MAD DOG: You Are What You Say You Are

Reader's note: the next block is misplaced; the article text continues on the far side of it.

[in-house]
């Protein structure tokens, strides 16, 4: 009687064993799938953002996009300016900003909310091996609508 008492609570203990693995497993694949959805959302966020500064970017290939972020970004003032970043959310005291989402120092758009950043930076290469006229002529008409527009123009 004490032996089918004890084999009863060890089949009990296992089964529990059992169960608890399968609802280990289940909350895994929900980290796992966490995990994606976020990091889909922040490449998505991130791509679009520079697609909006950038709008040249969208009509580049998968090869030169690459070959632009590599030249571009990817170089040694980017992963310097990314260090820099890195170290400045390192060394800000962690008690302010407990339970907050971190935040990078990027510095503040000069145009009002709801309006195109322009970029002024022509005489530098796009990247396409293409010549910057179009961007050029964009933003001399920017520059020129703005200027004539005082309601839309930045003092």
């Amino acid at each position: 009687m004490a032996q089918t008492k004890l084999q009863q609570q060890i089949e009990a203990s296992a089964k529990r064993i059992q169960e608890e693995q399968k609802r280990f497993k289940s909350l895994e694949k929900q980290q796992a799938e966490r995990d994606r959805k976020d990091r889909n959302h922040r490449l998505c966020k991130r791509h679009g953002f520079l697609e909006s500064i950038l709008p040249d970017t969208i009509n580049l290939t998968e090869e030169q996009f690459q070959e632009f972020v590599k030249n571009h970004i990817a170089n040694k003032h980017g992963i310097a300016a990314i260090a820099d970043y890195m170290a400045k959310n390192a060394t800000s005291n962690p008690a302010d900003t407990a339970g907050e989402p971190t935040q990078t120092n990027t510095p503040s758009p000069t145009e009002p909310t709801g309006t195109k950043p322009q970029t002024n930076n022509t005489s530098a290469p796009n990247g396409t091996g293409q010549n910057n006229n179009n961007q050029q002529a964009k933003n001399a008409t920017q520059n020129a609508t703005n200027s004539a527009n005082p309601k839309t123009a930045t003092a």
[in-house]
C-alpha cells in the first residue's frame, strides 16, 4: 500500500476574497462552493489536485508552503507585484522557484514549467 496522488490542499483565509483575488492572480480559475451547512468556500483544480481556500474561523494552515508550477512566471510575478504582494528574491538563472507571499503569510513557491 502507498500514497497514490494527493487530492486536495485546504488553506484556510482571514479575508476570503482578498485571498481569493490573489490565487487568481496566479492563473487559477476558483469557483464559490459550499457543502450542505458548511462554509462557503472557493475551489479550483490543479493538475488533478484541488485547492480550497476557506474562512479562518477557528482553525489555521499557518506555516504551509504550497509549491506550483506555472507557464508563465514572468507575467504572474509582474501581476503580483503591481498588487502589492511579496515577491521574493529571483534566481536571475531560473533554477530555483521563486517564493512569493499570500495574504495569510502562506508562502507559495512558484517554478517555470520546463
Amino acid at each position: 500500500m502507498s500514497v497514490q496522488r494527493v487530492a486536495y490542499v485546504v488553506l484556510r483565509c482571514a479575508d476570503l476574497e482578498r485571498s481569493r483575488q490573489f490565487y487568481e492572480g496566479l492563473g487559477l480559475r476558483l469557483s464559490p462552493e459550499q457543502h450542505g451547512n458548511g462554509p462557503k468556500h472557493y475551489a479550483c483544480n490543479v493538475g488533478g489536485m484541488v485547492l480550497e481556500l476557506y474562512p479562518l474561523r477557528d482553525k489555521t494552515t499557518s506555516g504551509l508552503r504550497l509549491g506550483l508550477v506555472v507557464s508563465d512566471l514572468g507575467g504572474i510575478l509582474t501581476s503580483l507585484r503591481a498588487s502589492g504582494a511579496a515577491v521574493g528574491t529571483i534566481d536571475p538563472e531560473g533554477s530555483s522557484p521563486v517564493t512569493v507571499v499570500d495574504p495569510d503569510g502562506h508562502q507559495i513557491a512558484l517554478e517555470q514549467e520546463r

For years we've been told we are what we eat. I sure hope that's not true since I'd hate to think we're a nation of S'mores cereal, Oreos with orange Halloween filling, and tuna jerky in plain and spicy flavors. But like customer service, quality control, and our waistline, what defines us as people has changed over the years. Today you are whatever you say you are.It's all a matter of image. George W. Bush says he's presidential material and he's managed to fool the better part of a political party. Internet start-ups with no chance in hell of doing anything but making its principals a lot of money are conning normally astute investors out of big bucks by putting an "e" in front of their name, a dot-com at the end, and a cute character on their website. Even Aaron Spelling does it. He told us his daughter's an actor and -- voila! -- she gets the roles. It's true this last one doesn't always work, but you can't say Francis Ford Coppola didn't give it his best.A great example of being what you say you are is in St. Augustine, Florida, which is the oldest city in the United States. True, by the standards of the rest of the world it's a recent renovation project, but they're just jealous because we get to see new episodes of V.I.P. before they do. St. Augustine boasts the country's oldest house, store, and wooden school house. They have the Historic Dr. Peck House, the Inn of Historic Nights and, according to an ad in a tourist magazine, the "Historic Dairy Queen." Now I drove by this Historic Dairy Queen and I have to say it looks pretty much like any other. In fact, it's not even an old one. But I'm sure this image campaign works like a charm and people flock in to buy an Historic Blizzard just like Ponce de Leon did during those hot summer nights while he was searching for the Fountain of Youth.Even countries have images to contend with. Look at Iceland. That's not exactly a name that inspires tourists to dream about taking their next vacation there. Greenland, on the other hand, sounds a lot better. Unfortunately most everyone knows it's technically called Iceland West Annex so it's not on many people's vacation list either. What they need to do is take a tip from Venezuela, which is changing its name to change its image. Tired of being plain old Venezuela, the Constitutional Assembly voted to rename it the Bolivarian Republic of Venezuela. While this will ensure that no one confuses it with a Soviet republic or Banana Republic, in the end it will probably just create more confusion among those who can't tell the difference between Venezuela and Bolivia. You know, like most Americans.If this works I expect we'll see a rash of countries following suit. Iraq could give themselves a much more modern, high-tech image -- and pick up some venture capital bucks -- if they'd change their name to Slobodan Milosevic would have a much easier time of it if he scrapped the name Kosovo and changed it to Kostco. Besides, think of the revenue source he'd have when he charged everyone in the country $25 for a membership card so they could go shopping. And Ireland, boy do they need help. Imagine what a simple hyphen in its name could do. Okay, it might not change people's image of the country, but calling it Ire-land would at least give them points for honesty.Image is important in science too. Take the Archaeoraptor lianoningensis, an animal which lived about 120 million years ago and went extinct because no one could pronounce its name. Not long ago a group of archeologists unearthed the animal's fossils in China, and after careful study figured out it was a feather-covered flying dinosaur, very possibly the missing link between birds and Crosby, Stills, Nash and Young. Scientists alternately described it as a flying lizard or a fierce turkey with sharp claws and teeth. Is there any doubt which of those images would put fear into the heart of the other dinosaurs and which just conjures up thoughts of stuffing and cranberry sauce?Politics, now there's something that's all image and little substance. If you don't believe me just look at the presidential candidates. Surprisingly, not all politicians have a bad image. In Easton, Pennsylvania, Rusandra DePaul (whose nickname was Sandra, not RuPaul) had such a good image that she was recently re-elected to the Borough Council despite having died a week before the election. This wouldn't be so important if it was an isolated incident, but it's not. In Woodside, California, Peter Empey won another 4-year term as Town Councilman and he died a full month before the election. Either his image was so good that the voters didn't care or 333 people mistook him for Al Gore.This being the case, I think it's time for me to make an image change and be what I say I am. So from now on I'm a presidential candidate Internet start-up company who is his own country. You know, The Republic of Considering what I had for dinner, it's better than being what I eat.Email:

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